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Groups chosen to take over libraries as review date set

Holbeach county councillor and executive member for libraries Coun Nick Worth.  ENGANL00120131109154527

Holbeach county councillor and executive member for libraries Coun Nick Worth. ENGANL00120131109154527

More than 30 community groups are on standby to run Lincolnshire’s libraries as a date is finally set for a legal challenge to the changes.

Lincolnshire County Council is to defend its decision to slash the number of libraries it runs from 47 to 15 before a High Court judge in London on July 8 and 9 after a legal challenge by protest group Save Lincolnshire Libraries.

The council wants to save almost £2 million a year by handing over the running of libraries, including Crowland, Donington, Holbeach and Pinchbeck, to so-called “community hubs”.

Almost 40 groups, including community centres, parish councils and educational establishments, have put in business plans to take over the libraries.

Holbeach county councillor Nick Worth and executive member for libraries said: “I’m delighted that we’ve got business cases in for all the libraries in Lincolnshire.

“All but seven have been accepted and of those, every one of them is straightforward to address and I’d be very surprised if they don’t go through eventually.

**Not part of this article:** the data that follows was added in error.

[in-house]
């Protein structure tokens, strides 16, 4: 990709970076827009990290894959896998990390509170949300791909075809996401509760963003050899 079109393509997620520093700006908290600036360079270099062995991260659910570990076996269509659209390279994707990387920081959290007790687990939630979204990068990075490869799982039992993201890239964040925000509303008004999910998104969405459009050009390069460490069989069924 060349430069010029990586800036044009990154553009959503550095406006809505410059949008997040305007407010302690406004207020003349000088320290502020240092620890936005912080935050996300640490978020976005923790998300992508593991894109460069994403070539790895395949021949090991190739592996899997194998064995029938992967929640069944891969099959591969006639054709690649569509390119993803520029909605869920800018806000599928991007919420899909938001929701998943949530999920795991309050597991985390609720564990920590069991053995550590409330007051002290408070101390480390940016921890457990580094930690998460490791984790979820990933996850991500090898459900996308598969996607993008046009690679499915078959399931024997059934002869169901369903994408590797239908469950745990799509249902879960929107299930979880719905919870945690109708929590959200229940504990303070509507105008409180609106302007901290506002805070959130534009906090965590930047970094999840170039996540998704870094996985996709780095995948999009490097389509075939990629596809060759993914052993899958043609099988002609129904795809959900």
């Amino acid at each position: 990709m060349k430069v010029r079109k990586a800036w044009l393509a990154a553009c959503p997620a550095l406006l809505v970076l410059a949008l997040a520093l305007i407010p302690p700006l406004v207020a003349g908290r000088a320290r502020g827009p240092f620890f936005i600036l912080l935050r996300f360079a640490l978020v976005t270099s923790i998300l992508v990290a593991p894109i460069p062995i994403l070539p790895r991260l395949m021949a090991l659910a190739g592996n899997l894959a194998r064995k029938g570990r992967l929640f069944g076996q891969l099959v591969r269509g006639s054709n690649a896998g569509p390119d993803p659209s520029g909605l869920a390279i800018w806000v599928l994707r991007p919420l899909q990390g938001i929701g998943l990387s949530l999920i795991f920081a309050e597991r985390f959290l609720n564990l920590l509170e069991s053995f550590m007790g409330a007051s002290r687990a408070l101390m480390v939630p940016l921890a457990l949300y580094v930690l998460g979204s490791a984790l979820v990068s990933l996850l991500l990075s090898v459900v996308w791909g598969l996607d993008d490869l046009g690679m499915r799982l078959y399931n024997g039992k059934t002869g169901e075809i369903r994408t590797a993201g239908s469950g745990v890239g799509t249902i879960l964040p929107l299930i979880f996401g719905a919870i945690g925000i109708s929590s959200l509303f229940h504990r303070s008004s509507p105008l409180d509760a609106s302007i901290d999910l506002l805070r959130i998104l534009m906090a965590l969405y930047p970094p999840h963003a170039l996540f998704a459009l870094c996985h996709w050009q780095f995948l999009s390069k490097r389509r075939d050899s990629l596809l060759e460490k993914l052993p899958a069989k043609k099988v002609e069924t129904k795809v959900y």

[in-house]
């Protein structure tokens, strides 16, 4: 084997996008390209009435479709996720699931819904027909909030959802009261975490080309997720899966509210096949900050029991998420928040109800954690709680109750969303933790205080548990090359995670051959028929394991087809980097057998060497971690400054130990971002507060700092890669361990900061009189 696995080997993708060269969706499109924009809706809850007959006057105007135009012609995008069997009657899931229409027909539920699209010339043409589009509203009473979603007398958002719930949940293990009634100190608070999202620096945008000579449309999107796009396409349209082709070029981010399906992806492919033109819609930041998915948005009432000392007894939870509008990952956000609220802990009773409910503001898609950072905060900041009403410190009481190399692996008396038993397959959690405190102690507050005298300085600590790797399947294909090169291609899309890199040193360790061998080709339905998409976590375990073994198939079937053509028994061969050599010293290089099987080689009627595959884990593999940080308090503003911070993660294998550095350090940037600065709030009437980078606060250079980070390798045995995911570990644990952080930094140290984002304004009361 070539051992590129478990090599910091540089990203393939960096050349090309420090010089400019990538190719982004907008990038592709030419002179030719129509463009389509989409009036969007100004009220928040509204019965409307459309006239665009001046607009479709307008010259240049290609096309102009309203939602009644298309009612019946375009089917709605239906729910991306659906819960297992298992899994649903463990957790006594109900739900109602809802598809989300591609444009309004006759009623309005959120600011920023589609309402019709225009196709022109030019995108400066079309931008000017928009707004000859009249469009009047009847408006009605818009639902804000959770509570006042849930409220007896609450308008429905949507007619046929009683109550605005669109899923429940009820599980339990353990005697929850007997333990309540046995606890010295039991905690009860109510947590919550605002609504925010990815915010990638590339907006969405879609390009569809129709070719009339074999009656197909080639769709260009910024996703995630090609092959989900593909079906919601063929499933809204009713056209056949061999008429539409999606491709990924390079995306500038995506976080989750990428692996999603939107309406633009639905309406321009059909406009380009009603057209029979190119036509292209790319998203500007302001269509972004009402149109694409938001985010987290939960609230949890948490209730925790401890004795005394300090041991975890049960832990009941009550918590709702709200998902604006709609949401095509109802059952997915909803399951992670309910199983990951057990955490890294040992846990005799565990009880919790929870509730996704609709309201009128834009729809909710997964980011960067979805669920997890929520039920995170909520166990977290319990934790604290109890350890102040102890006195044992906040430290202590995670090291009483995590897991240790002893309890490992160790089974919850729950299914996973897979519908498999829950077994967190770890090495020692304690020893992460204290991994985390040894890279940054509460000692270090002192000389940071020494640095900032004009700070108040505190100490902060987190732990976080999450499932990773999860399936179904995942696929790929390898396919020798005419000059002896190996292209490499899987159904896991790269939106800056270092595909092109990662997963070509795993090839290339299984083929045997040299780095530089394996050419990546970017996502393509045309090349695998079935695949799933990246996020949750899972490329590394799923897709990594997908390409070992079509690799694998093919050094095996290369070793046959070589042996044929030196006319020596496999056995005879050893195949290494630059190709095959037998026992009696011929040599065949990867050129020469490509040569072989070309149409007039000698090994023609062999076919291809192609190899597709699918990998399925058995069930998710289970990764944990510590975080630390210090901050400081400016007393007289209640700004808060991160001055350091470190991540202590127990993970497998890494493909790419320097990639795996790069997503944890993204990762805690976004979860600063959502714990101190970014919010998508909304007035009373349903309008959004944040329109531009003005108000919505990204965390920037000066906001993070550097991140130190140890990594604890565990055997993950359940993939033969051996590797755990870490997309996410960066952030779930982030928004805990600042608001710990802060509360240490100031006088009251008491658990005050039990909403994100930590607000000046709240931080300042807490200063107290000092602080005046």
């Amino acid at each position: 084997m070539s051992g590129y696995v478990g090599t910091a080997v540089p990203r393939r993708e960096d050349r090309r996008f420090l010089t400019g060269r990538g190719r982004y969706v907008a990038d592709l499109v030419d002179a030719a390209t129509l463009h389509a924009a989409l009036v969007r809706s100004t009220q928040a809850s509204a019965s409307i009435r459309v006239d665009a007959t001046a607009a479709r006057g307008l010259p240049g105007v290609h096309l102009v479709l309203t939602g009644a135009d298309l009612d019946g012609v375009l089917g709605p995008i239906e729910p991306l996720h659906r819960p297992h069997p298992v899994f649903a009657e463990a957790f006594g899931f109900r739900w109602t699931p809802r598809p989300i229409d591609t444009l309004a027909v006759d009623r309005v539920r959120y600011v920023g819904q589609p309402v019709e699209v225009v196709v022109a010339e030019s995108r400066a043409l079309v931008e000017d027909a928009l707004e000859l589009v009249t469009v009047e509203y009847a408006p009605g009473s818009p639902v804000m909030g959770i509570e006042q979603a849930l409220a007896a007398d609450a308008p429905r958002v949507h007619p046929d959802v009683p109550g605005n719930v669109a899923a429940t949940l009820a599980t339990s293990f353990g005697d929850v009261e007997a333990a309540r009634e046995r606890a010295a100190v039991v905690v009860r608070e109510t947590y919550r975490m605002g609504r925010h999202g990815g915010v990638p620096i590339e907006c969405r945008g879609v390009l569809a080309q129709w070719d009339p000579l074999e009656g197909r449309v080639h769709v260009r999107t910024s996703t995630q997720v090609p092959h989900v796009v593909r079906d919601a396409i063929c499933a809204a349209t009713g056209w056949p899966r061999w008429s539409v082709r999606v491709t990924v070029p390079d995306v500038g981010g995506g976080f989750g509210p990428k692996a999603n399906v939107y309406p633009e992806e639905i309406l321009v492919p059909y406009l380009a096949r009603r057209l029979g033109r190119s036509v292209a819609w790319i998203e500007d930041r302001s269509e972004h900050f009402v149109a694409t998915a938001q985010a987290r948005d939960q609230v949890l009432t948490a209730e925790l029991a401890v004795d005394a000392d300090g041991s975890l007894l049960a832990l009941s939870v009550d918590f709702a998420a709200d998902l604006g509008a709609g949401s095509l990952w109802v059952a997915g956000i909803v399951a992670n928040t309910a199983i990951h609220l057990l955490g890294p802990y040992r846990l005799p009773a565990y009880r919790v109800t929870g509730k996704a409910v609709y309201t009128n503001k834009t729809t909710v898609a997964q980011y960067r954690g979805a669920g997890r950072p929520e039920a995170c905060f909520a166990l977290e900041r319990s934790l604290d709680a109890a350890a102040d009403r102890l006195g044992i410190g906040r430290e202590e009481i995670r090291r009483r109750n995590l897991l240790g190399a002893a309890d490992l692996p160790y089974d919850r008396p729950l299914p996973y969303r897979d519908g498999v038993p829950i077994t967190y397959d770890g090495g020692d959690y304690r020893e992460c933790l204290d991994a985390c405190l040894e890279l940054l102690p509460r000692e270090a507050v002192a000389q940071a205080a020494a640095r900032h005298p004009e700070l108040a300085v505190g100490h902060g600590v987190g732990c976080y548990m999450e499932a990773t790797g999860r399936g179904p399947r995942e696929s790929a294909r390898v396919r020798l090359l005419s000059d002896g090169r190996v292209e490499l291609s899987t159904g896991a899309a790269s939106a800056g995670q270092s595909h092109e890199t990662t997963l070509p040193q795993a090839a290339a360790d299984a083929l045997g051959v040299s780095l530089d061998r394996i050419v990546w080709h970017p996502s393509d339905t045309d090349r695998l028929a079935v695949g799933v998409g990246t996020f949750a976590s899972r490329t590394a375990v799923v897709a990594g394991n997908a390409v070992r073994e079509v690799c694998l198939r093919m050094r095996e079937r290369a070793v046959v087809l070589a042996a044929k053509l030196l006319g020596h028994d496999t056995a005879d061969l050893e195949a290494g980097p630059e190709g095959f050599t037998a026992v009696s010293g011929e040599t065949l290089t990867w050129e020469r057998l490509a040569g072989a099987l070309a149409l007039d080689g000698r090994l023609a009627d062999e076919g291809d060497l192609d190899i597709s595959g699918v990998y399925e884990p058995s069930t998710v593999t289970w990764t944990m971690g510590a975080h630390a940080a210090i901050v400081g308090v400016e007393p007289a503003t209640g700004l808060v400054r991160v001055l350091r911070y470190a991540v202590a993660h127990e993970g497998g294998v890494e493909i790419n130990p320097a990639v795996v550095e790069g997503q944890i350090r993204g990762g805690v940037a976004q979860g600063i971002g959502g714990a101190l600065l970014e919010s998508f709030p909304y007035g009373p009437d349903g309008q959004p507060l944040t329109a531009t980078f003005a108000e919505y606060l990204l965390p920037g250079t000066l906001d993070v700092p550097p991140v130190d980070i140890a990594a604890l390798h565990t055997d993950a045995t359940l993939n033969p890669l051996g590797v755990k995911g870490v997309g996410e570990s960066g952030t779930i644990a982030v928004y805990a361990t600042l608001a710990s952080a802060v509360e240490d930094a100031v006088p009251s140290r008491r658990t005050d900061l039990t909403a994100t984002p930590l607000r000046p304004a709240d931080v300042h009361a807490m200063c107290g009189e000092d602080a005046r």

“Volunteers from the community hubs that have been given the green light will have training over the next couple of months and if the judicial review goes in our favour, they’ll be ready to go.”

Groups with more work to do on their business plans include Sutton Bridge, Market Deeping, Swineshead and Kirton.

Until the judicial review is concluded, libraries are open with reduced hours from today and run by about 114 staff, with another 24 to be recruited over the next few weeks, according to Lincolnshire County Council.

A council spokesman also confirmed that 35 librarians have been made redundant of which only two of these were compulsory.

The spokesman said: “Communities won’t be able to get their hubs up and running until the outcome of the judical review is known.

“In the meantime, the new frontline library structure will have 138 posts when fully staffed.

“Currently, there are 24 vacancies and in line with council policies, priority is being given to staff who are at risk of redundancy.”

Simon Draper of Save Lincolnshire Libraries said: “I welcome the decision of the county council not to implement its plans to get rid of 30 libraries until the court decides.

“However, I am very disappointed that it is still pressing ahead with its plans to get rid of jobs, cut away the mobile library service from large numbers of villages and slash the hours of the remaining libraries.”

 

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